Laura Linney and Philip Bosco in Tamara Jenkins’ The Savages
Kind of a weird week for movies. The fine citizens of New York and Los Angeles have a couple of interesting new releases to look forward to. If you live elsewhere, take this opportunity to go see No Country for Old Men (again or for the first time) or find I’m Not There.
First the interesting:
- The Savages (Opened Wed. 11/28). One of my favorite movies of the year. Kind of like life, it’s both funny and heart wrenching. I hesitate to call it a comedy/drama because that seems to belittle it, but it’s better than the godawful tag ‘dramedy’. Brother Philip Seymour Hoffman and sister Laura Linney are forced together to deal with their father who is suffering from dementia. It sounds like a massive downer, I know, but it’s terrific. The cast is superb and the ease with which writer/director Tamara Jenkins bounces between comedy and tragedy is amazing. Much much better than the other sibling rivalry comedy/drama Margot at the Wedding.
- The Diving Bell and the Butterfly. How do you tell the story of a man who can’t move or speak? Somehow, Julian Schnabel has done it. This is the true story of Jean-Dominique Bauby, the Elle France editor who was paralyzed by stroke leaving his mind intact. Despite only being able to blink one eyelid, Bauby managed to dictate his remarkable memoir. If you’re a cynic like me, it sounds like boring Oscar bait, another celebration of the resiliency of the human spirit and all that. It is such a celebration, but one that is uncommonly well done. Check it out.
Here’s the one wide release for the week:
- Awake. Hayden Christensen goes in for surgery, but suffers the supposedly common phenomenon of ‘anesthetic awareness’. This is where anesthesia paralyzes a patient but leaves them fully conscious during surgery. In his case, the patient is married to Jessica Alba and while he’s unable to move, the horror dawns on him that he will never ever ever see her naked…ever…and he can’t cry out for help! Oh no, wait. That was me suffering anesthetic awareness during Good Luck Chuck.
And a smattering of other limited releases:
- Badland. Psychological drama about an Iraq War veteran (both wars) who has trouble dealing with life outside of the conflict. The LA Times says it “unflinchingly illuminates the toll exacted by the Iraqi War in a raw, deeply personal and completely compelling manner.” Admit it, you stopped reading this item as soon as your eyes got to “Iraq War”.
- The Sasquatch Gang. You’ve already made up your mind not to see this one just based on the title right? Good. Though I have to say it used to be worse: The Sasquatch Dumpling Gang. I’m serious. No, really. I only mention it because I think it’s inspired the worst professional review ever written. Imagine a really bad review, then translate it into Varietese: et voilà. Most. Annoying. Review. Ever.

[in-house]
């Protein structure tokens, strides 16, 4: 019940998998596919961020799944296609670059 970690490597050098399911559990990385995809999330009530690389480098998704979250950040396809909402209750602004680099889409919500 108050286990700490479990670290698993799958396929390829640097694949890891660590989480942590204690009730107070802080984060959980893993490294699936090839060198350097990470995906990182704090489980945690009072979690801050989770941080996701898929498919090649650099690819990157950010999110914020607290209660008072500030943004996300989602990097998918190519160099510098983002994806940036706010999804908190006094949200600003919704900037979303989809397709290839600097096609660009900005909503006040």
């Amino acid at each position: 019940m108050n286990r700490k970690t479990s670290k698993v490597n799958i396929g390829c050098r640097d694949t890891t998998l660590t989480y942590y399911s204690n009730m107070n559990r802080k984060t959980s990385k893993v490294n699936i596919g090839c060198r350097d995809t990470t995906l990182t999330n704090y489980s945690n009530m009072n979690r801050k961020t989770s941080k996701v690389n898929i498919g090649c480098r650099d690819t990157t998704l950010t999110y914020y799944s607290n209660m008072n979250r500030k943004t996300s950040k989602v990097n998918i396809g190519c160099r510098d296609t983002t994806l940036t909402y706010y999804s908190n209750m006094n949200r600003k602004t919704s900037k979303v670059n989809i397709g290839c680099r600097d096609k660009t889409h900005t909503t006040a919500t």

- Sex and Breakfast. Judging by the trailer, it’s a bunch of 20-something talking about sex as though they actually know what they’re talking about. Truly awful trailer. The line “After sex I get this moment of clarity. Do you ever get that?” elicited hoots of laughter from the audience I saw it with. Deservedly so.
- He Was a Quiet Man (LA). Christian Slater is a nebbishy cubicle drone who brings a gun to work to kill his coworkers and ends up the hero when someone else has the same idea….or something like that. Also with William H. Macy and Elisha Cuthbert.
- Mama’s Boy. Comedy with Jon Heder as a 29-year-old who still lives at home with mom Diane Keaton. When motivational speaker Jeff Daniels begins romancing mom….well you can see where this is going to end up, right?
- Oswald’s Ghost (NY, LA 12/7) Documentary looking at the ongoing psychological impact of the Kennedy assassination and drawing parallels to 9/11. This one might actually be kind of interesting.
- Protagonist (NY) What do a German terrorist, a bank robber, a gay evangelist and a martial arts student all have in common? Jessica Yu’s documentary supposedly tells us…featuring puppets and the work of Greek dramatist Euripides. I say: featuring puppets…and the work of Greek dramatist Euripides.
- The Rocket (NY). MacLean’s Magazine calls it “the Gladiator of hockey movies.” I’m not sure what that even means. Are the losers eaten by lions? I think Swayze and Rob Lowe put me off hockey movies forever: Youngblood, the “Cannonball Run II” of hockey movies.
- Tony ‘n’ Tina’s Wedding (NY, Expands 12/5). Long running off-Broadway play becomes a movie. Wasn’t this supposed to be released last year? That’s never a good sign, is it?